In 1985, the vast majority of Americans (80%) said it was "probably true" that most people with AIDS were homosexual men. More than a quarter of Americans (28%) reported that they or someone they knew had avoided places where homosexuals might be present as a precaution to avoid contracting AIDS — and this number grew to 44% by 1986.

And here Dennis Prager is offended that in 2021, people might be simply trying to avoid Walmarts in pig turd settings where unvaccinated idiots congregate.

Gallup continued:

As the spread of AIDS continued, Gallup found some Americans expressing judgmental views about those who had contracted the disease. In two separate polls in 1987, roughly half of Americans agreed that it was people's own fault if they got AIDS (51%) and that most people with AIDS had only themselves to blame (46%). Between 43% and 44% of Americans in 1987 and 1988 believed that AIDS might be God's punishment for immoral sexual behavior.

Still, a solid majority (78%) agreed that people with AIDS should be treated with compassion. But most Americans (60%) also agreed that people with AIDS should be made to carry a card noting they had the virus, and one in three (33%) agreed that employers should be allowed to fire employees who had AIDS. Twenty-one percent of Americans said people with AIDS should be isolated from the rest of society.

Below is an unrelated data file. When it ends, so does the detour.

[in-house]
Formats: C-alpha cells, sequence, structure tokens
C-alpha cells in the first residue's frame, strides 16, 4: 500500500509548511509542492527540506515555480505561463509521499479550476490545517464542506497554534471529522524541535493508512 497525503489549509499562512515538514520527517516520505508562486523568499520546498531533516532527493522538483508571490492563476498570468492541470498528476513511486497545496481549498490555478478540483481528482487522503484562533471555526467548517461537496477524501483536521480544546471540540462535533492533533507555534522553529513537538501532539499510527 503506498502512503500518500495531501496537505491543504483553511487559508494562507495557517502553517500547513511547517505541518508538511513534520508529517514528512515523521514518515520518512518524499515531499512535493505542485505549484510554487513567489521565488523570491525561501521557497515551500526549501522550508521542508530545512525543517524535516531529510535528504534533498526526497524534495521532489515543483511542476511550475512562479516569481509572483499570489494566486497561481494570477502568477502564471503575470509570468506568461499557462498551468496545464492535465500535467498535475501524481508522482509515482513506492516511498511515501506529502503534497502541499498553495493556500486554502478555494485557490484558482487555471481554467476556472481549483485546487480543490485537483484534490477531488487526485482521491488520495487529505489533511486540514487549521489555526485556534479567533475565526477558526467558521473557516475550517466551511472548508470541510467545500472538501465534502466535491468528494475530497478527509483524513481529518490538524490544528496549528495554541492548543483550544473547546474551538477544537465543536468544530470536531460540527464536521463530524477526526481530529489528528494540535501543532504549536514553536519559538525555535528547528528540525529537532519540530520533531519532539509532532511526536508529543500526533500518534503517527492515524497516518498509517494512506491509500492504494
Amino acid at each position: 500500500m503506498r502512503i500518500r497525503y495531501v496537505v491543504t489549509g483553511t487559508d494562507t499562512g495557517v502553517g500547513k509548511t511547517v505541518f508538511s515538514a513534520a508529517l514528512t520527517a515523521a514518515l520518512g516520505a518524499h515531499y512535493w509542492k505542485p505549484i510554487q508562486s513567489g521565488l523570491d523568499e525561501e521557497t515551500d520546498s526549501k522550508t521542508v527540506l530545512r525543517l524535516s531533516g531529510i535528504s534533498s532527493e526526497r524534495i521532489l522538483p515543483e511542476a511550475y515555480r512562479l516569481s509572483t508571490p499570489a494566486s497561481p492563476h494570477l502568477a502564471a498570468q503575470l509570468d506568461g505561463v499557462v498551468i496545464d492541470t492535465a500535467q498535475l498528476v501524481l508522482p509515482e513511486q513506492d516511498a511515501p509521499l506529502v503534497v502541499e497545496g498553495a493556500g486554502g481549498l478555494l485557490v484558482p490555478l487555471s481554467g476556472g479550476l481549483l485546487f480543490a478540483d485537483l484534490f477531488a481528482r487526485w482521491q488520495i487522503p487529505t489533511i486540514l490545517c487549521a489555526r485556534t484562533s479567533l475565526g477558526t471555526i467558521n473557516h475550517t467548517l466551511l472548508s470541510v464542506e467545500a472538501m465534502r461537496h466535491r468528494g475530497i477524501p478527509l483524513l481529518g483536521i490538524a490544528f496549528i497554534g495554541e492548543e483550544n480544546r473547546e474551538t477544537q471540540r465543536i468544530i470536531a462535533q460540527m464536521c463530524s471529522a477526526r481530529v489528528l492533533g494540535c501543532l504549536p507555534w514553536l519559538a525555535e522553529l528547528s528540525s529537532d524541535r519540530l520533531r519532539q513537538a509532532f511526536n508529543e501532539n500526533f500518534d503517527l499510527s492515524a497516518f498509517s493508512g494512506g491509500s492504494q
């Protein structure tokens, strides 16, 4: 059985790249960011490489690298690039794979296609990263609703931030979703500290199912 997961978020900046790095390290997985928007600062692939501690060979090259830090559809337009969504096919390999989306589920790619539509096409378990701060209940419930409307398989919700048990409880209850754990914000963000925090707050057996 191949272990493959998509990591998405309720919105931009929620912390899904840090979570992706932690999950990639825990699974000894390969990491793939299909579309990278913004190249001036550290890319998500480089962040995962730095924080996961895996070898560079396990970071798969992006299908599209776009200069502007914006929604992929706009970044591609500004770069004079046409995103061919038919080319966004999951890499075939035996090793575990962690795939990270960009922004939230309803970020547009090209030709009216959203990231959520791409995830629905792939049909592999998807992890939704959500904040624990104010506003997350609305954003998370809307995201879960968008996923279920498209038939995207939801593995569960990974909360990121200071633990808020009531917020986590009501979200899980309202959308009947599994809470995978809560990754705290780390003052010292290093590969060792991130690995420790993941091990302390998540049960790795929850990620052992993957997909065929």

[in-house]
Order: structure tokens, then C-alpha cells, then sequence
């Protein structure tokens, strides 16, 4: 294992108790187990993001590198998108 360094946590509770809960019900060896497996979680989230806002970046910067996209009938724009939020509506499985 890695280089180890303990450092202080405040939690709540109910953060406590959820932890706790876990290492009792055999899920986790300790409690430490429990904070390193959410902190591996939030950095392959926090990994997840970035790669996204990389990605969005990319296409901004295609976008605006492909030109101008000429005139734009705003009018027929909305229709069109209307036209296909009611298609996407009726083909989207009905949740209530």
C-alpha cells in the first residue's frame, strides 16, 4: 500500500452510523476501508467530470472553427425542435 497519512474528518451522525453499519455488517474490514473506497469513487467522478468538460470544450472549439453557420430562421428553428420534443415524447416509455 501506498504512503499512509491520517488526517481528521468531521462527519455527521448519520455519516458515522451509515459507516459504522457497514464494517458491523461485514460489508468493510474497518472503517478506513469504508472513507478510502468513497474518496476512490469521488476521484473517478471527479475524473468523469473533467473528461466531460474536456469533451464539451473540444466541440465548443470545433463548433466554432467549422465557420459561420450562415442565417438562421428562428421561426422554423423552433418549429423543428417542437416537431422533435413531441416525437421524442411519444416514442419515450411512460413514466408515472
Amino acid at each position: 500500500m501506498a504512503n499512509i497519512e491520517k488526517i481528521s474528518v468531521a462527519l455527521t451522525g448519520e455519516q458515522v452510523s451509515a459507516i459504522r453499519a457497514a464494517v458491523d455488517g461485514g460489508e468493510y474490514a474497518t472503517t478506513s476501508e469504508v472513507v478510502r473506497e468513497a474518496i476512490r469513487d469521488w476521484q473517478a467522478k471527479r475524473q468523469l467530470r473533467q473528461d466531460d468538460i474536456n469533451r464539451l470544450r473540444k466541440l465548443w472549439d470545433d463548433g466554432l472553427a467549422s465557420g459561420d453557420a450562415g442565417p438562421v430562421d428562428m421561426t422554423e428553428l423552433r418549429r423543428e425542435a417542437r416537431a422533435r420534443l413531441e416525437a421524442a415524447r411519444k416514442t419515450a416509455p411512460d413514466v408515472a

And what about people with AIDS who weren't gay? Back to The Wrap, to remind us of the Ryan White story:

Ryan White, an Indiana 14-year-old who was infected due to a blood transfusion and diagnosed with AIDS in 1984. He was forced to sue for the right to attend school, endured ostracization and death threats and his family had to move several times before they found a community that would accept them. He also endured frequent homophobic insults. (He was not himself gay.)

When his case became high profile, he was used as an example of "innocent" AIDS victims, AKA people who didn't "deserve" it because they didn't contract it through actions society disapproved of. It was so common that White's mother, Jeane Hale, spoke out against it two years after his death.

"Ryan always said, 'I'm just like everyone else with AIDS, no matter how I got it.' And he would never have lived as long as he did without the gay community. The people we knew in New York made sure we knew about the latest treatments way before we would have known in Indiana," she told the New York Times.

We could go on and on and on and on, because these are just some quick examples we found in a few minutes of googling.

So go fuck yourself, Dennis. And yeah, we're gonna keep treating voluntarily unvaccinated people who are spreading airborne viruses to innocent people like pariahs. Deal with it.

[The Wrap / Gallup / NBC News / h/t JoeMyGod]

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Evan Hurst

Evan Hurst is the managing editor of Wonkette, which means he is the boss of you, unless you are Rebecca, who is boss of him. His dog Lula is judging you right now.